Jewelry Tools—110 volts to 220 conversion

Q: I’m moving to Europe from the USA, and wonder if I can make my electrical jewelry equipment work over there, since they use 220v 50hz power, while all my equipment was set up to run on 110v 60hz.

A: Small appliances will generally work if you use the proper types of adapters. That probably would mean more than just a plug converter, though. Some things (some motors, especially), can be easily rewired to use 220 volts instead of 110, and some of them don’t mind the difference between 50 cycle and 60 cycle AC either. So these items can be easily modified by any decent electrician, to work with 220 volt, 50 cycle power. And some things like kilns, if they’ve got dial elements that could be switched to run in series when they now run in parallel, could then also be easily modified to work with the different power. (Though whether the kiln controls would like this is another question…)

But there will be a number of tools that, simply put, want 110 volts. For these, the things usually called “adapters” are useless. For those, you need a step-down transformer, to take the higher 220 volts and turn it into 110. Whether these hold up well and last, depends entirely on the manufacturer of the unit. Like any appliance, they can be made cheaply or made well. What you buy is up to you. It’s possible that such conversion transformers sold through industrial suppliers might be more robust, as well as more costly, than the cheapest thing you might find sold to consumers. The main safeguard I can think of in this regard is to buy units rated for higher current levels than you’ll actually need. That will keep the transformers running cooler, and heat is the big enemy of such things. But like anything, higher rated transformers (higher current, not voltage) will mean bigger, heavier transformers, and more cash.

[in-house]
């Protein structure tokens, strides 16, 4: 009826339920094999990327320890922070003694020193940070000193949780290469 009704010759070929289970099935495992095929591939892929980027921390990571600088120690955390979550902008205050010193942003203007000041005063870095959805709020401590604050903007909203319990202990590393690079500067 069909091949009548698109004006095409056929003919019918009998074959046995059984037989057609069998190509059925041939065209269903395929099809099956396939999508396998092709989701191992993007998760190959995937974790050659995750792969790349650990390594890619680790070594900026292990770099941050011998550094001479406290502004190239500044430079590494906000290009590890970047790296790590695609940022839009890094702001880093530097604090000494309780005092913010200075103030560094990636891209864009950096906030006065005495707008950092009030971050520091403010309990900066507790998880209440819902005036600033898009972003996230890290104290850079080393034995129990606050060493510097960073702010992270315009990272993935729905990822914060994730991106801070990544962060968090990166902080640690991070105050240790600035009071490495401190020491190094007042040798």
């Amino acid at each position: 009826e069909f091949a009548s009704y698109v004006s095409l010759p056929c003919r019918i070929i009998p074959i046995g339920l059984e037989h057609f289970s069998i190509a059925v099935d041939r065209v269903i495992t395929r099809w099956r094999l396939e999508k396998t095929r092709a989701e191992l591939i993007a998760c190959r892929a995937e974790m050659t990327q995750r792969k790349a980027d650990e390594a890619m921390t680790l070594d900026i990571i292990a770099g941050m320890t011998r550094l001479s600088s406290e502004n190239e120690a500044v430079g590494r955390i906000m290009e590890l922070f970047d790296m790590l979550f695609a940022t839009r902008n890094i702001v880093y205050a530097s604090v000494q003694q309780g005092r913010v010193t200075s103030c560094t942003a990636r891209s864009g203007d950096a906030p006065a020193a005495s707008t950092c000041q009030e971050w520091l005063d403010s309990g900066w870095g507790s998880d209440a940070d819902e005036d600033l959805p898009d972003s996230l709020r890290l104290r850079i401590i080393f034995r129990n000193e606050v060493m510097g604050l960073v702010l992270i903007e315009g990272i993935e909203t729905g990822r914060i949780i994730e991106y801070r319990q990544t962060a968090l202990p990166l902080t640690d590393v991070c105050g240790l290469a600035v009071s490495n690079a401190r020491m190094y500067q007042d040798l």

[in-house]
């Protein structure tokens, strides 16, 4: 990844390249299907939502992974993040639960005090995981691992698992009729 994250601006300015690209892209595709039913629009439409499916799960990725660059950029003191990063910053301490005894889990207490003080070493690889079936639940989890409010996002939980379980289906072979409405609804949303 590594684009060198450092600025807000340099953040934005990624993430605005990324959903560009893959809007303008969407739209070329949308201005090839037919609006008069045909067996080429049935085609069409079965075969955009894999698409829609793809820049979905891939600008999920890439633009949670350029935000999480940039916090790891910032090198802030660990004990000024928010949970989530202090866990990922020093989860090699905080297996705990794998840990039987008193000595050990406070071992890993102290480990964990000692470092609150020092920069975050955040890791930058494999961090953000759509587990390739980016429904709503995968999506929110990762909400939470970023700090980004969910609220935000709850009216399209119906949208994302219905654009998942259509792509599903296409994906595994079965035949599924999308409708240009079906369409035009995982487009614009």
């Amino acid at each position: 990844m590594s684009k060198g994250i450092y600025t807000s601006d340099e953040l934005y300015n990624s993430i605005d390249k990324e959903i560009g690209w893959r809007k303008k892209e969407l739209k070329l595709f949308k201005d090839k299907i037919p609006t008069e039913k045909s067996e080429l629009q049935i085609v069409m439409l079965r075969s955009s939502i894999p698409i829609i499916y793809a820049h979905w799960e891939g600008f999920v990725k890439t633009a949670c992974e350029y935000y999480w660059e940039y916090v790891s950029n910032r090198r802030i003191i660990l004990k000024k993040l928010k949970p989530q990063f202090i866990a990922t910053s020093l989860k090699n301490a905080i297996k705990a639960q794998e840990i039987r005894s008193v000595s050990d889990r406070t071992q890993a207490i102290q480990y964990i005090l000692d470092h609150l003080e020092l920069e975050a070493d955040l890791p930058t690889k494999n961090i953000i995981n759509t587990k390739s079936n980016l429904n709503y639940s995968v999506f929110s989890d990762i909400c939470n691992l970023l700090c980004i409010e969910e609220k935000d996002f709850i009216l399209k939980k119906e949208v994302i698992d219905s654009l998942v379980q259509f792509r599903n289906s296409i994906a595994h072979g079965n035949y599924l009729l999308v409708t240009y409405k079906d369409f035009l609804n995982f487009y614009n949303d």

Considering the cost of adapting your old equipment and shipping it over there, you should ask yourself if it really wouldn’t be cheaper and easier to sell it before you go and buy new equipment when you get there, which can be serviced more easily by local technicians.

by Peter W. Rowe M.F.A., G.G.